Almost every cyberattack has the same goal — stealing someone’s money. However, as a vast variety of equipment is getting connected, a buggy device can lead to more serious consequences than money loss. What about human health and life?
Take connected cars, a perfect example of how a device can pose a great risk to life and limb. A malicious party taking control over a self-driving car can easily lead to an accident. Smart medical equipment is also at risk. Devices designed to keep us healthy can be also used to do the opposite.
To date, we know of zero documented cases of compromised medical equipment directly harming human health. However, experts regularly find new vulnerabilities in medical devices, including bugs that could be used to cause serious physical harm. Because stealing money and harming people physically are disparate actions, one might hope that hackers will refrain from taking such steps for ethical reasons. But it’s more likely criminals haven’t turned to hacking medical devices simply because they don’t (yet) know how to gain easy profit from such attacks.
Actually, cybercriminals have repeatedly attacked hospitals with Trojans and other widespread malware. For example, in the beginning of this year, a number of ransomware infections hit medical centers in the United States, including Hollywood Presbyterian Medical Center in Los Angeles.
The Los Angeles hospital paid $17,000 to get its records back. However, when Kansas Heart Hospital tried to do the same, the crooks didn’t give them files back, demanding more money instead. As you can see, we cannot rely on ethical imperatives to stop criminals: Some will always be happy to attack medical establishments for easy money.
Medical equipment undergoes required inspection and certification — but only as medical equipment, not as connected computer technology. Fulfilling cybersecurity requirements is recommended, of course, but remains a matter of vendor discretion. As a result, many hospital devices suffer from obvious flaws, long known to competent IT specialists.
The U.S. Food and Drug Administration regulates the sale of medical devices and their certification. Trying to adapt to the evolving connected environment, the FDA released guidelines for manufacturers and health-care providers to better secure medical devices. In the beginning of 2016, a draft of a sibling document was published. But all of the measures are just advisory. So it’s still not mandatory to secure medical devices that are critical to saving human lives.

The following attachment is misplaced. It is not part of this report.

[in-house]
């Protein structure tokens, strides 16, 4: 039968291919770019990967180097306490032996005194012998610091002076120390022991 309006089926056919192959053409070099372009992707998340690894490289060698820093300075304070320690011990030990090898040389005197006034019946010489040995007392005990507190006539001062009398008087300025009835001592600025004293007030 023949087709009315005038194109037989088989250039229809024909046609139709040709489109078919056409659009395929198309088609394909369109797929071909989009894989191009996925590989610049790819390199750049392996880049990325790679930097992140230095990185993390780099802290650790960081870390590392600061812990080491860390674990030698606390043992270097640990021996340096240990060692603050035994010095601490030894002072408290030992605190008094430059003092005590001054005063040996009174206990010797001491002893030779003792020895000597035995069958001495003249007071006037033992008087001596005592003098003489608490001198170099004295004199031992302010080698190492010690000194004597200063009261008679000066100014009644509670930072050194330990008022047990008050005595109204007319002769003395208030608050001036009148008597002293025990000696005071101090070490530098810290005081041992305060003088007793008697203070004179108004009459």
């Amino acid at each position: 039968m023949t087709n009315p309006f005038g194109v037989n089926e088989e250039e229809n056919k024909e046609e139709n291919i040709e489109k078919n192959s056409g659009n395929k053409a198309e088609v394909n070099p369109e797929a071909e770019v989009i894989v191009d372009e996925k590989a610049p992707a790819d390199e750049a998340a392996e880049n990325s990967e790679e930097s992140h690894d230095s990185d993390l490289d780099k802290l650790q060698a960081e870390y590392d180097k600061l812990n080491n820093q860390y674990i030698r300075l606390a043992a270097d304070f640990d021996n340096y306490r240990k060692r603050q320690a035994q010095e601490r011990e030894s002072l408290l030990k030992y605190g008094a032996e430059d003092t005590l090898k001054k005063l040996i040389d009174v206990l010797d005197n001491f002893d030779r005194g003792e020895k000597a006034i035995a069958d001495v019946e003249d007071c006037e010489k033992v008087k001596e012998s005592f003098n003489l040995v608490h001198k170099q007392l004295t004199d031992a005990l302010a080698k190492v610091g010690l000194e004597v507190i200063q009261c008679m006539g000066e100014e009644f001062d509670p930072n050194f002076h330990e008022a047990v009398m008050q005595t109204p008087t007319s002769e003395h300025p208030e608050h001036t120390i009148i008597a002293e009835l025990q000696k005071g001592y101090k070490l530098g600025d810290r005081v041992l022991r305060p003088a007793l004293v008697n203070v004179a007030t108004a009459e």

Equipment manufacturers can ask cybersecurity experts for help, but in fact they often do just the opposite, declining even to provide their devices for testing. Experts have to buy secondhand equipment on their own to check how well it is protected. For example, Billy Rios, who knows connected devices inside and out, occasionally examines medical devices as well.
About two years ago, Rios tested Hospira infusion pumps, which are delivered to tens of thousands of hospitals around the globe. The results were alarming: The drug injection pumps let him change settings and raise dose limits. As a result, malefactors could cause patients to be injected with larger or smaller doses of medicine. Ironically, these devices were advertised as error-proof.
Another vulnerable device Rios found was the Pyxis SupplyStation, produced by CareFusion. These devices dispense medical supplies and facilitate account keeping. In 2014, Rios found a bug that let anybody inside the system.
In 2016, Rios turned to the Pyxis SupplyStation once more, this time with fellow security expert Mike Ahmadi. The duo discovered more than 1,400 vulnerabilities, half of which are considered very dangerous. Though third-party developers were to blame for a great number of the bugs, and experts analyzed only an older-model Pyxis SupplyStation, those vulnerabilities are still greatly troubling.
The thing is, these solutions were at end-of-life, and despite their widespread use, the developers did not provide any patches for them. Instead, CareFusion recommended customers upgrade to new versions of equipment. Organizations that did not want to upgrade received a list of tips on how to minimize the risk of those systems being compromised.
It’s hard — and expensive — to update old equipment. But, for example, Microsoft had already abandoned the operating systems installed on the devices, leaving them fundamentally vulnerable. The latest versions of the Pyxis SupplyStation run on Windows 7 or later and are not vulnerable to those bugs.
Kaspersky Lab also provided cyberstructural tests for hospitals: Our expert Sergey Lozhkin was invited to take part in the experiment and hack medical equipment, including a tomographic scanner. Of course, the abovementioned cases were carried out as experiments — to show how easily criminals could repeat this if they wanted — not to cause any actual harm!
Who is to blame, and what should we do? The service life of medical devices is much longer than your smartphone’s lifecycle. Dozens of years for an expensive piece of equipment is not long at all. Moreover, although the latest devices are less vulnerable than outdated ones, with time and without proper support they are going to become as buggy as their older counterparts.
As Mike Ahmadi explains: “I think it’s reasonable for a medical device manufacturer to have a stated end-of-life for a medical device, and have a stated end-of-life for cybersecurity for the devices.” The Pyxis SupplyStation hack has the bright side as well. True, the developers ignored the first bugs that Rios discovered, but later, the giant Becton Dickinson corporation bought the company, and its new management views cyberexperts quite differently. Maybe in the future, companies will pay more attention to bug-proofing than they do now. And perhaps they will even do massive vulnerability testing for new devices before they enter the market.